Red Sox Draft Pick Trey Ball Models Game After Cliff Lee, Plans to Work on Curveball Going Forward

Trey BallBOSTON — Who needs Cliff Lee when you can add an 18-year-old version of the lefty?

OK, let’s not get ahead of ourselves. But Trey Ball, who the Red Sox drafted seventh overall Thursday, said after being picked that he models his game after the talented Phillies hurler.

“I look up to Cliff Lee — the way he’s always constantly in the zone with all of his pitches and that’s what I try to strive for,” Ball said.

It’s always fun to see who young players try to emulate or who scouts compare younger players to. The Lee name-drop is kind of funny, though, seeing as how it was just over a week ago that Lee dominated the Red Sox for eight innings, and many have tossed around the idea of the Sox going after Lee should he become available before this season’s trade deadline.

But that’s neither here nor there. Instead, let’s focus on Ball, a left-handed pitcher/outfielder who the Red Sox selected with their highest draft pick in 20 years.

“We viewed Trey as one of the most complete players available in this year’s draft,” Red Sox director of amateur scouting Amiel Sawdaye said, according to a press release. “His size, athleticism, competitiveness, and makeup made him attractive to the Red Sox as we watched his outstanding performance as both a pitcher and an outfielder. We were thrilled that such a talented player was available to us, and believe that Trey will excel professionally as a left-handed pitcher.”

Ball, whose exceptional play earned him a scholarship to the University of Texas, has a decision to make. If he ends up joining the Red Sox organization, though, he’ll bring a big-time arm and plenty of upside. He was the No. 1 draft eligible left-handed pitcher, according to Baseball America, and, at 6-foot-5, he could become a very intimidating figure on the mound if he fills out and continues to develop his secondary pitches.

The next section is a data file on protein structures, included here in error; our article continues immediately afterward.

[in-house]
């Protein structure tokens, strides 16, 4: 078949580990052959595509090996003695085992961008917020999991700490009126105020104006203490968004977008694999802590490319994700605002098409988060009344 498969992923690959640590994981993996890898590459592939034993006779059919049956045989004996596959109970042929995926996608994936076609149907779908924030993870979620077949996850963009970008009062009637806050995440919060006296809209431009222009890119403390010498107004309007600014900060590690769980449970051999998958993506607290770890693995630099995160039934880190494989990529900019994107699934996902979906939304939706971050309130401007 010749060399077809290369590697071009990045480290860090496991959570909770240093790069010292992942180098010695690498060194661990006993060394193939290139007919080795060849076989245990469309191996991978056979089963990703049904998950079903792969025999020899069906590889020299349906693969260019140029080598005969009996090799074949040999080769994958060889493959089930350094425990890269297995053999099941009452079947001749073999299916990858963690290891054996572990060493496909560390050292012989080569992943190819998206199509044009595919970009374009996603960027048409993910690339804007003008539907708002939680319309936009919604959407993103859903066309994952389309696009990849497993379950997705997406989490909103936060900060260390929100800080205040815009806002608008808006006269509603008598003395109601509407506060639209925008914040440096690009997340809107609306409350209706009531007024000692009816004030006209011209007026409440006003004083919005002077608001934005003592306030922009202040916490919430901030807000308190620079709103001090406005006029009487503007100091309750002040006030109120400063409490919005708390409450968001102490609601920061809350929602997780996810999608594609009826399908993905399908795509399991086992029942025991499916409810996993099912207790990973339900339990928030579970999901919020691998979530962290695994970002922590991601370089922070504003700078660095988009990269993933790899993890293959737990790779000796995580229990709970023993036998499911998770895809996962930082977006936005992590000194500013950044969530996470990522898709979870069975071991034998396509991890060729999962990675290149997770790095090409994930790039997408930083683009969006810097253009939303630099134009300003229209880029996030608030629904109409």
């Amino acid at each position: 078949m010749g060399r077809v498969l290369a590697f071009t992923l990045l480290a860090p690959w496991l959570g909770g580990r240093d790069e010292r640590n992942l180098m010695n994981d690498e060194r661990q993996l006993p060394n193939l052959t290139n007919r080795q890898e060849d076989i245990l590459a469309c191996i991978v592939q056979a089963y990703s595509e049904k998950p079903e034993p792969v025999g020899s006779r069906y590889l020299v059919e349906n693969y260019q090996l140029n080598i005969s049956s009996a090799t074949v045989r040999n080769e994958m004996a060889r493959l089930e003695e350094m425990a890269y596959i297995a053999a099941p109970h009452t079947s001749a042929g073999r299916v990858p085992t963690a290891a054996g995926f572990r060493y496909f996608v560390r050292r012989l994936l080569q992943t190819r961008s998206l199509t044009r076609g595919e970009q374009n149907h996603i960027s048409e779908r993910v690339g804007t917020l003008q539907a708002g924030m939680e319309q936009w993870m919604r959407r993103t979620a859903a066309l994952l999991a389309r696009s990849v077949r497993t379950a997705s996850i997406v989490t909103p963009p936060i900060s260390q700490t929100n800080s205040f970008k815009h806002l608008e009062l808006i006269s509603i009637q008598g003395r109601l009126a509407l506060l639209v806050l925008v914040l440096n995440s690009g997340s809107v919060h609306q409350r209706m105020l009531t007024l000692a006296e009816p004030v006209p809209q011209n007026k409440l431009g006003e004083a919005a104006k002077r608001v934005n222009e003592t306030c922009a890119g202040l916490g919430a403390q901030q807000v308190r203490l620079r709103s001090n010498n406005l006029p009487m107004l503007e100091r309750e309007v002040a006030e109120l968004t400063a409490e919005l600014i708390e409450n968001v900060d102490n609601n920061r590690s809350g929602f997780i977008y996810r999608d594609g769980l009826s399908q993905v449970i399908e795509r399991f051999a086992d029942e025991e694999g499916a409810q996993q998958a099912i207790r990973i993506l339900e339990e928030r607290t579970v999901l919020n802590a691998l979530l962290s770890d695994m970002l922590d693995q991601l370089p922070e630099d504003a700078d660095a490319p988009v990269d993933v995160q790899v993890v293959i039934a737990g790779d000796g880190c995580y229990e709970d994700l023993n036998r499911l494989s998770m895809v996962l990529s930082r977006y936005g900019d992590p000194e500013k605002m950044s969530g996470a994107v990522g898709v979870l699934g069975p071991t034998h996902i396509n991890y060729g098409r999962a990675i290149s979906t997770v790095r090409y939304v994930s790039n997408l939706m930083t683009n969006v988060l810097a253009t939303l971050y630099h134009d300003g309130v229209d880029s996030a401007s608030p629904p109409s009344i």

“Right now, I feel like my fastball’s my go-to pitch,” Ball said on a conference call Thursday. “I’d say I need more work with my changeup and my curveball. I’ve only been throwing a curveball for about a year and a half now. My father had restricted me on throwing a curveball to preserve my arm so I didn’t have to risk that injury, so I see myself working on my curveball a lot and improving that.”

Ball was recently named the Gatorade Indiana Baseball Player of the Year after going 6-0 with a 0.76 ERA, 93 strikeouts and just 13 walks in his senior season at New Castle High School in Indiana. He also excelled at the plate as an outfielder, although Ball said pitching became his top priority this year.

Ball has a ton of potential. His selection surprised some people, though. In fact, even Ball was surprised — albeit pleasantly.

“We had a lot of contact with them in the spring,” said Ball, who spent draft night with 30 or so family members. “They sent in multiple guys to come visit and have meetings with me. They sent in the site guys, so I’ve had a lot of contact with them. I think coming in I’d heard mostly between eight and 14 and being picked seventh by Boston it’s great. I’m kind of speechless. It’s kind of surprising. I had no idea where it was coming from. I guess it was a last-minute decision, I’m not for sure. But it’s a moment of greatness and I’m very excited, very happy.”

The Red Sox had an opportunity to be aggressive in this year’s draft. They certainly swung for the fences, so now we’ll see where the ball — yeah, pun intended — ends up landing.

Have a question for Ricky Doyle? Send it to him via Twitter at @TheRickyDoyle or send it here.

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